Sound Motion Picture Technology


The Jazz Singer 1927 Poster.jpg
RCA Photophone Trucks

By the early 1920s, the motion picture industry was going strong, but movies were still silent. Theaters hired musicisans from pianists to full orchestras accompany the film and make film going a more engaging experience. There had been many efforts to add sound to motion pictures, including those of Thomas Edison and Lee De Forest, but none had caught on. Part of the problem was that these earlier systems simply did not work very well. But American Telephone and Telegraph Company and RCA would succeed where others had failed.

AT&T's Bell Telephone Laboratories had already been working on many technologies that could be used with motion picture sound, including disc recorders, Audion electronic amplifiers, microphones, and loudspeakers. In 1922, Labs vice president for research Edwart Craft, realized that the company all the components needed for adding sound to motion pictures, except a means to synchronize the sound with the picture, In 1922 the Research Department of Western Electric Company (a part of AT&T that later became the famous AT&T Bell Laboratories) began working this, and they demonstrated the first one, called the Vitaphone, in 1925. This system used phonograph discs to store the sound. Since a standard reel of film played for 10.5-11 minutes, and existing 10 inch 78 rpm phonograph records played for 3-4 minutes at 78RPM, they had to devise a new standard: 12 inch records playing at 33 1/3 rpm. The turntable for playing back the discs was run off the same motor as the projector, thus assuring that if the cuing mark on the disc was lined up with the cuing frame on the film, the sound would be in syncronization. Warner Bros. studio released the first Vitaphone feature, Don Juan in 1926. It featured a prerecorded orchestral score and sound effects, but no dialog. The studio released the most famous early “talkie” The Jazz Singer, in 1927. Over a hundred theaters in the United States were equipped with the Vitaphone system by 1927.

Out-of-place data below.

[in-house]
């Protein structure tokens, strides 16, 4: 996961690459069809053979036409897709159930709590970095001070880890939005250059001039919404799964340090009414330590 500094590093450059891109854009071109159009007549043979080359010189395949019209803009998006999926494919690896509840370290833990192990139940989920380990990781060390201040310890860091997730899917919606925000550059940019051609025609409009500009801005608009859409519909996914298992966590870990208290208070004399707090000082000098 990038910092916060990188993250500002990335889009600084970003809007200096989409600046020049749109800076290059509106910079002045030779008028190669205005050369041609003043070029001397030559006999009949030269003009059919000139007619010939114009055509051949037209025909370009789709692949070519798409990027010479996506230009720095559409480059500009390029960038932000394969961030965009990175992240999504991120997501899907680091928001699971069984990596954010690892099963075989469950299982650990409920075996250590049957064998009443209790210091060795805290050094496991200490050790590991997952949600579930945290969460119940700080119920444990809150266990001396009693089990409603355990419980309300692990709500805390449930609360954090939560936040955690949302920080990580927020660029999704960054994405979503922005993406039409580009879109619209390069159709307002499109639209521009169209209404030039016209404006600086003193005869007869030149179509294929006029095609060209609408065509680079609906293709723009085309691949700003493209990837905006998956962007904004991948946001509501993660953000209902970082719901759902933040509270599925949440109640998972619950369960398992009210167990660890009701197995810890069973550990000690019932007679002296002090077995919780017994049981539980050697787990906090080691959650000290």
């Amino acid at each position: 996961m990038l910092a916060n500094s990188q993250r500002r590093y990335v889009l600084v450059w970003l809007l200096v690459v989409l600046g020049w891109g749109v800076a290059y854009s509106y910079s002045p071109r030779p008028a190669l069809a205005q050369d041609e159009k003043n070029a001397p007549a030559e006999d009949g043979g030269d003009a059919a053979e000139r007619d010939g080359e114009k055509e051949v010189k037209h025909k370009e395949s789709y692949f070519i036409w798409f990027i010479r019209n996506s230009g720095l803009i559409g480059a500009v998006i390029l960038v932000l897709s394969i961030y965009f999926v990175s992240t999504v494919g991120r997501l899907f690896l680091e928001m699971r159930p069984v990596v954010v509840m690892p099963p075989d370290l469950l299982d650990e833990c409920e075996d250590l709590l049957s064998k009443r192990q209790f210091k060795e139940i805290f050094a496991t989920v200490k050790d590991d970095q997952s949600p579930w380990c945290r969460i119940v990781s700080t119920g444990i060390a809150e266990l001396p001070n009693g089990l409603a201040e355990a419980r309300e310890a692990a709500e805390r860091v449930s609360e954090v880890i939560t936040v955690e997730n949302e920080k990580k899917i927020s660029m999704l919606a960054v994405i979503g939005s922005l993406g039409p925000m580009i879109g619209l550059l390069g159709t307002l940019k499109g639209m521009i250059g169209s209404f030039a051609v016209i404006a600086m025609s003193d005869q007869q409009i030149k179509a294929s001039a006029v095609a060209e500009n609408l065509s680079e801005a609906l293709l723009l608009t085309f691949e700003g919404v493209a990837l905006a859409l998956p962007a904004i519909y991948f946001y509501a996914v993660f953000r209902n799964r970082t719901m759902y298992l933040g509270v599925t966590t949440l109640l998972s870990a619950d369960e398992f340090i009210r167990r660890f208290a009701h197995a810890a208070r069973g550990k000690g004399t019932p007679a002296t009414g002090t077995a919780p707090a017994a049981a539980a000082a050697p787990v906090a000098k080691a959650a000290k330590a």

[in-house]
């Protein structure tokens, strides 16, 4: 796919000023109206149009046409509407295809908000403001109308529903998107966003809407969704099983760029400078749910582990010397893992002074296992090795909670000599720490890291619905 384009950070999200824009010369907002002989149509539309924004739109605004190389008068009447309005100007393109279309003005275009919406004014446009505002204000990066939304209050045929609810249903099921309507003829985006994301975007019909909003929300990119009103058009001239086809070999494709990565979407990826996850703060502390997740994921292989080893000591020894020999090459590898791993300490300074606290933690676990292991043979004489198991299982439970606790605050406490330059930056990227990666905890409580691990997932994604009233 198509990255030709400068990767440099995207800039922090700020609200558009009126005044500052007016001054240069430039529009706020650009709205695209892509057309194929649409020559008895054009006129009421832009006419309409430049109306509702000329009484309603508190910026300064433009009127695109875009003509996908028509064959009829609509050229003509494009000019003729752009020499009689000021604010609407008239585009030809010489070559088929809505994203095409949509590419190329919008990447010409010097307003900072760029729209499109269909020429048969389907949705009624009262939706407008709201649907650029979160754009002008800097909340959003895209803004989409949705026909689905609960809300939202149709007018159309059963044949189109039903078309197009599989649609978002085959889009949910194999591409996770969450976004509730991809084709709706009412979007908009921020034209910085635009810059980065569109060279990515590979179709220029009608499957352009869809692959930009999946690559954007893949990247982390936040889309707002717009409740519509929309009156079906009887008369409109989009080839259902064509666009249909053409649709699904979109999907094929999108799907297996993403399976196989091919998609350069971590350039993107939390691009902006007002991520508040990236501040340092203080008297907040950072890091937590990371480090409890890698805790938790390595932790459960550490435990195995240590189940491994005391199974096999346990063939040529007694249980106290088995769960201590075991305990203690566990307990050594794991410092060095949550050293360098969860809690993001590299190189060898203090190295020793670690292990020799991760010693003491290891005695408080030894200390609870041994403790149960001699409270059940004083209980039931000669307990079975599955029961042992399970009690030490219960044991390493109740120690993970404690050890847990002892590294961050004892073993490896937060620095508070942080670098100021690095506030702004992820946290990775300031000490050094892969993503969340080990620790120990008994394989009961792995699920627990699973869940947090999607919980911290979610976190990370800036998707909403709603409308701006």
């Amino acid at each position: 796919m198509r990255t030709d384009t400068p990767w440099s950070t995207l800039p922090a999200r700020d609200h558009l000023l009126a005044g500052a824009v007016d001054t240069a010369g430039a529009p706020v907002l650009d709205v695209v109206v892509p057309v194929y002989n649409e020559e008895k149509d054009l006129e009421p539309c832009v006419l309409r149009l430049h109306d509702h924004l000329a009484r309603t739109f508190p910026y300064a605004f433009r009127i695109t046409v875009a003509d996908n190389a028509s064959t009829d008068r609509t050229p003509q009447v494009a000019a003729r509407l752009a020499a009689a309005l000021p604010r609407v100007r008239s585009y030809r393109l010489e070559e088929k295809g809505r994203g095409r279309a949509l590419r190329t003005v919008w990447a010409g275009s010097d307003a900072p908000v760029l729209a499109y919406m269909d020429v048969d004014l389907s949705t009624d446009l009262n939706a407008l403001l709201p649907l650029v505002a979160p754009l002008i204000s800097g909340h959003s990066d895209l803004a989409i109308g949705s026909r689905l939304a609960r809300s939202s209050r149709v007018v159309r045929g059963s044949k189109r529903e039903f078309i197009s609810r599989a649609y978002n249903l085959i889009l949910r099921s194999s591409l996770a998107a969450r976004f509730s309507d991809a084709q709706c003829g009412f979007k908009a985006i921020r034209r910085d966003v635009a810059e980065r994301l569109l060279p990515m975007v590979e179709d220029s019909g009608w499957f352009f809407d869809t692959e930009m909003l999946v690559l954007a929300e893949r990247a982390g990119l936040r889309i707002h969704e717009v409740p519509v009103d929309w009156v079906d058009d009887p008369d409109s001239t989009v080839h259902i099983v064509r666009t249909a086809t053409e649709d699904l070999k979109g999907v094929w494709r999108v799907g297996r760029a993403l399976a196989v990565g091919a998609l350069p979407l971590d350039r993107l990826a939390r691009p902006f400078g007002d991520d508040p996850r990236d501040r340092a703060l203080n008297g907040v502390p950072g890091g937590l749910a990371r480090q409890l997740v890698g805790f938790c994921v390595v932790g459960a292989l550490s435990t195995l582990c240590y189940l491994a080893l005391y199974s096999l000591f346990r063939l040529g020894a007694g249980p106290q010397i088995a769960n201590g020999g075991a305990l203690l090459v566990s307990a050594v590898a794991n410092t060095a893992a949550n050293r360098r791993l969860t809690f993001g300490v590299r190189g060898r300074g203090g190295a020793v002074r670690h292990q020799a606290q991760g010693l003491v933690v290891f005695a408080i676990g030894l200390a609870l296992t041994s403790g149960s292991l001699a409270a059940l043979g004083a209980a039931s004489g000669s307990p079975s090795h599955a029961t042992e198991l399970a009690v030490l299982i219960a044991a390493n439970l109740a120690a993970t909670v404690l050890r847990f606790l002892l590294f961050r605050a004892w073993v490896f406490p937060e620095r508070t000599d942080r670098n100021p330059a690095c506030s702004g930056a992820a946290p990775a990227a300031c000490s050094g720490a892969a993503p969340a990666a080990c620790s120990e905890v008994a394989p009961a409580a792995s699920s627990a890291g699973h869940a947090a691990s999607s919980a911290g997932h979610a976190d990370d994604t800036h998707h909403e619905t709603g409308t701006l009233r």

But AT&T and others were already working on something quite different. The idea of putting the sound recording right on the film next to the image seemed like a better idea than having it on separate phonograph discs. Discs could skip or get out-of-step with the film. They also were almost impossible to edit once they were recorded. These limitations made it hard to make a movie.

Almost as soon as theaters had converted to the original Vitaphone, the improved sound-on-film system appeared. Between about 1929 and 1933, Western Electric, RCA, Fox-Movietone, and the Tri-Ergon, Tonfilm, and Klangfilm companies in Germany all had their own versions of optical sound-on-film. These competitors would fight it out for many years, but these sound-on-film systems quickly made sound-on-disc obsolete in the early 1930s. The same microphones, amplifiers, and loudspeakers could be used to make sound-on-film movies, so only the recorders themselves had to be changed. Western Electric, which had sold or leased sound-on-disc projectors to most of the theaters in the United States made it easy to switch to sound-on-film by offering an adapter that fit on existing projectors. The turntables and tonearms were simply removed.